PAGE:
The wet night air bounced against the electric streetlamps, giving off tiny sparks, like flint. Almost tripping again, Eby Pim laughed and looped her arm through George's. The uneven sidewalk was buckled by old roots of lime trees, long since gone. George's large flat feet made him sure of his step, but she was in heels and her gait was unsteady, the tick-tick-pause-and-sway making her feel quite drunk, or like she was dancing to music that was out of tune.
George leaned in and whispered that he loved her, that she looked beautiful tonight. Eby smiled and buried her face in his shoulder. They had such an easy sense of themselves here. And the longer they spent away, the longer they wanted to stay away. They wrote short notes on postcards to their families, and George regularly sent home crates of extravagant furniture and antiques, but to each other they never spoke of going back.
Paris was the perfect place to disappear, with its dark, sinewy streets. The first week of their honeymoon, they got lost here in the fog for hours, ending up in strange intersections and alleyways, tripping over feral city cats, who would sometimes lead them to warm cafes and restaurants if the cats were feeling generous and full of tasty sewer rats. More often than not, George and Eby wouldn't get back to their hotel until daylight, then they would sleep in each other's arms until the afternoon. George paid the owner's young son to always bring coffee and pastries made with cheese and spinach to their room at dusk. They would enjoy the food in bed, curled in wrinkled sheets, watching the sun set and discussing what direction to head in when darkness fell and made everything a game of hide-and-seek again.
Tonight they walked aimlessly, trying to get lost. But they failed. For four months now they had been traversing these streets. Even in the dark, they were beginning to recognize some neighborhoods by a vague scent of char from the war. And there were various points along the river they knew just by the tone of the water. Over dinner, a meal that had consisted wholly of mushrooms simply because they felt like it, they still couldn't bring themselves to talk of home yet. Instead, George brought up the young couple they'd met the other day, the ones from Amsterdam.
"Amsterdam sounds nice, doesn't it?" he asked Eby.
She smiled, knowing where this was going. "Yes, very nice."
"Maybe we should visit."
"We might get lost," Eby said.
"That's the idea," George said, reaching across the table and taking her hand and kissing it.
And so Eby's family would have to wait a while longer, even though letters from home were becoming increasingly more forceful and concerned. It's not seemly, her mother wrote, to stay on a honeymoon this long. You were only supposed to be gone two weeks! Your sister and I are getting tired of making excuses for you. Come home to Atlanta. Take your place.
On their way back to the hotel, they approached a restaurant they recognized by the scent of fried sausage thick in the air. The bell over the restaurant door rang and yellow light from inside melted into the fog like butter. They stopped when they heard voices. A man and a woman walked out of the restaurant, laughing, whispering. Their voices faded into the seductive night, where couples often pressed themselves into dark doorways, unseen. They could be so silent you didn't even know you were walking by two people making love until you passed though the red-lit steam of their desire. There had been times when Eby and George had been overcome. Their first night in Paris, Eby had felt reluctant when George had taken her by the hand and led her under a footbridge, pressing her against the damp stones, kissing her while lifting fists full of her skirt. But then she'd realized how free she was here, and she'd begun to think, This is me. This is the real me. C'est moi, she'd whispered, over and over.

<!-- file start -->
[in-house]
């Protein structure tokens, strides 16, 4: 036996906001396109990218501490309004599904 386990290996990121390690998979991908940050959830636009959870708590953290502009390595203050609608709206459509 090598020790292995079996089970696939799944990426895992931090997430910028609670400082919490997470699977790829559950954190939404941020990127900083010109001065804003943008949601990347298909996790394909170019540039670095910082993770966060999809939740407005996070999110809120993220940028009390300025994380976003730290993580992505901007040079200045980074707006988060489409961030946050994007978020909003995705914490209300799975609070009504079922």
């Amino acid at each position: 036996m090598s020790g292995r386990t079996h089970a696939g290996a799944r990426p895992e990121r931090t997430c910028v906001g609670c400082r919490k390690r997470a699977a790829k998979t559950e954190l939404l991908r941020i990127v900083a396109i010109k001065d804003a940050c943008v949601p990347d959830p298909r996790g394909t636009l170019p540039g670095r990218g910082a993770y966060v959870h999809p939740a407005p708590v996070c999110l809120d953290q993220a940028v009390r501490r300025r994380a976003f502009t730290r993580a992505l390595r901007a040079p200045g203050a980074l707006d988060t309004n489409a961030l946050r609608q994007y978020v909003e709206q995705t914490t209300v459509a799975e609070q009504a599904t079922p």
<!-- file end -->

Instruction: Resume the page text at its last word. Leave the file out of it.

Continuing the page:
And this truly was her. This was her decision, her happiness. Marrying George wasn't something she did to help her family. Money flowed through her family's fingers like spring water. They couldn't seem to keep hold of it. And generations of Morris women had sincerely tried to fall in love with rich men. Eby's sister Marilee had been their one true hope. Rich men liked beautiful wives, and Merilee was sure to snatch one with her blond hair that shone like rabbit fire, and her fierce green eyes. But the moment Marilee set eyes on the boy who filled their family's car tank with gas, she was gone. To everyone's surprise, it had been Eby, tall and strange with crooked features, whose one true accomplishment was that she was the first child to read every single book in the school library, who ended up marrying rich. Morris relatives in five surrounding states had attended the wedding, their hands out for money, like this was their triumph. What they didn't seem to understand was that Eby didn't do it for them. She'd been in love with George since they were children. But not a single soul believed her.